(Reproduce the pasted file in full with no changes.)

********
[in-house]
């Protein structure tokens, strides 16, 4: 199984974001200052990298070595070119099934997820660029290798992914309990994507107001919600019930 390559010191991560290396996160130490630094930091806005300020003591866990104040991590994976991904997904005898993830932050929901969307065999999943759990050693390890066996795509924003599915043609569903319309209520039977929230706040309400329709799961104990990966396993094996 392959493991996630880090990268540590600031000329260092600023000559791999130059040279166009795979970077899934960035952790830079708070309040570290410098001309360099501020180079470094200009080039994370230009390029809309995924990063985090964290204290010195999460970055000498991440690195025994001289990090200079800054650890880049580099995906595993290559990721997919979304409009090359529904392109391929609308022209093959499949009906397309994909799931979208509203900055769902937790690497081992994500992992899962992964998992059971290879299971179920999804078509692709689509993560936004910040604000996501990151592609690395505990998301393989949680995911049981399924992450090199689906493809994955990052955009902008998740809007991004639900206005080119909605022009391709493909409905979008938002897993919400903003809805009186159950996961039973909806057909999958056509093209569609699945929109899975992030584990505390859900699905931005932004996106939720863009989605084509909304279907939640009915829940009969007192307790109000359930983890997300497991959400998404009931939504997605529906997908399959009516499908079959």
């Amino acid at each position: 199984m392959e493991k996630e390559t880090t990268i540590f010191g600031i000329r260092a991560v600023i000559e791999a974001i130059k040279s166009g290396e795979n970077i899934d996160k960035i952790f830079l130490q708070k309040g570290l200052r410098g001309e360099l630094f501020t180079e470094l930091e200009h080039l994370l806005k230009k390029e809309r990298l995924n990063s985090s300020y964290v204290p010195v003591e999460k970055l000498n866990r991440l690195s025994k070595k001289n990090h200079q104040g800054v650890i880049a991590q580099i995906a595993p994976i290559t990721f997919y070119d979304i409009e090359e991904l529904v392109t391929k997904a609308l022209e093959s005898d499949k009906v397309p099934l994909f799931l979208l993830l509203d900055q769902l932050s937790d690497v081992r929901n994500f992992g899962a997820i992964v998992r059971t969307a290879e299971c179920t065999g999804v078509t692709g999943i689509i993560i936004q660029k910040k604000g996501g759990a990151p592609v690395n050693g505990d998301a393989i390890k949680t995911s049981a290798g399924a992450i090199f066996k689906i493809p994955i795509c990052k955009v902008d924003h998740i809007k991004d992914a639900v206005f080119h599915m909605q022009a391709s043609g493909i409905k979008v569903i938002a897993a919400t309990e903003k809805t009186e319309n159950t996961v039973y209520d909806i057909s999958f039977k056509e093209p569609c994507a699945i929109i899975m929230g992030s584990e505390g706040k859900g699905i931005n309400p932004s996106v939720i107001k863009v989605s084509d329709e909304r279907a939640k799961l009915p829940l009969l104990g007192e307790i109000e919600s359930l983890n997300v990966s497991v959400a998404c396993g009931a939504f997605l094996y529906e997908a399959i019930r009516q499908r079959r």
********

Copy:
[in-house]
């Protein structure tokens, strides 16, 4: 199984974001200052990298070595070119099934997820660029290798992914309990994507107001919600019930 390559010191991560290396996160130490630094930091806005300020003591866990104040991590994976991904997904005898993830932050929901969307065999999943759990050693390890066996795509924003599915043609569903319309209520039977929230706040309400329709799961104990990966396993094996 392959493991996630880090990268540590600031000329260092600023000559791999130059040279166009795979970077899934960035952790830079708070309040570290410098001309360099501020180079470094200009080039994370230009390029809309995924990063985090964290204290010195999460970055000498991440690195025994001289990090200079800054650890880049580099995906595993290559990721997919979304409009090359529904392109391929609308022209093959499949009906397309994909799931979208509203900055769902937790690497081992994500992992899962992964998992059971290879299971179920999804078509692709689509993560936004910040604000996501990151592609690395505990998301393989949680995911049981399924992450090199689906493809994955990052955009902008998740809007991004639900206005080119909605022009391709493909409905979008938002897993919400903003809805009186159950996961039973909806057909999958056509093209569609699945929109899975992030584990505390859900699905931005932004996106939720863009989605084509909304279907939640009915829940009969007192307790109000359930983890997300497991959400998404009931939504997605529906997908399959009516499908079959």
């Amino acid at each position: 199984m392959e493991k996630e390559t880090t990268i540590f010191g600031i000329r260092a991560v600023i000559e791999a974001i130059k040279s166009g290396e795979n970077i899934d996160k960035i952790f830079l130490q708070k309040g570290l200052r410098g001309e360099l630094f501020t180079e470094l930091e200009h080039l994370l806005k230009k390029e809309r990298l995924n990063s985090s300020y964290v204290p010195v003591e999460k970055l000498n866990r991440l690195s025994k070595k001289n990090h200079q104040g800054v650890i880049a991590q580099i995906a595993p994976i290559t990721f997919y070119d979304i409009e090359e991904l529904v392109t391929k997904a609308l022209e093959s005898d499949k009906v397309p099934l994909f799931l979208l993830l509203d900055q769902l932050s937790d690497v081992r929901n994500f992992g899962a997820i992964v998992r059971t969307a290879e299971c179920t065999g999804v078509t692709g999943i689509i993560i936004q660029k910040k604000g996501g759990a990151p592609v690395n050693g505990d998301a393989i390890k949680t995911s049981a290798g399924a992450i090199f066996k689906i493809p994955i795509c990052k955009v902008d924003h998740i809007k991004d992914a639900v206005f080119h599915m909605q022009a391709s043609g493909i409905k979008v569903i938002a897993a919400t309990e903003k809805t009186e319309n159950t996961v039973y209520d909806i057909s999958f039977k056509e093209p569609c994507a699945i929109i899975m929230g992030s584990e505390g706040k859900g699905i931005n309400p932004s996106v939720i107001k863009v989605s084509d329709e909304r279907a939640k799961l009915p829940l009969l104990g007192e307790i109000e919600s359930l983890n997300v990966s497991v959400a998404c396993g009931a939504f997605l094996y529906e997908a399959i019930r009516q499908r079959r």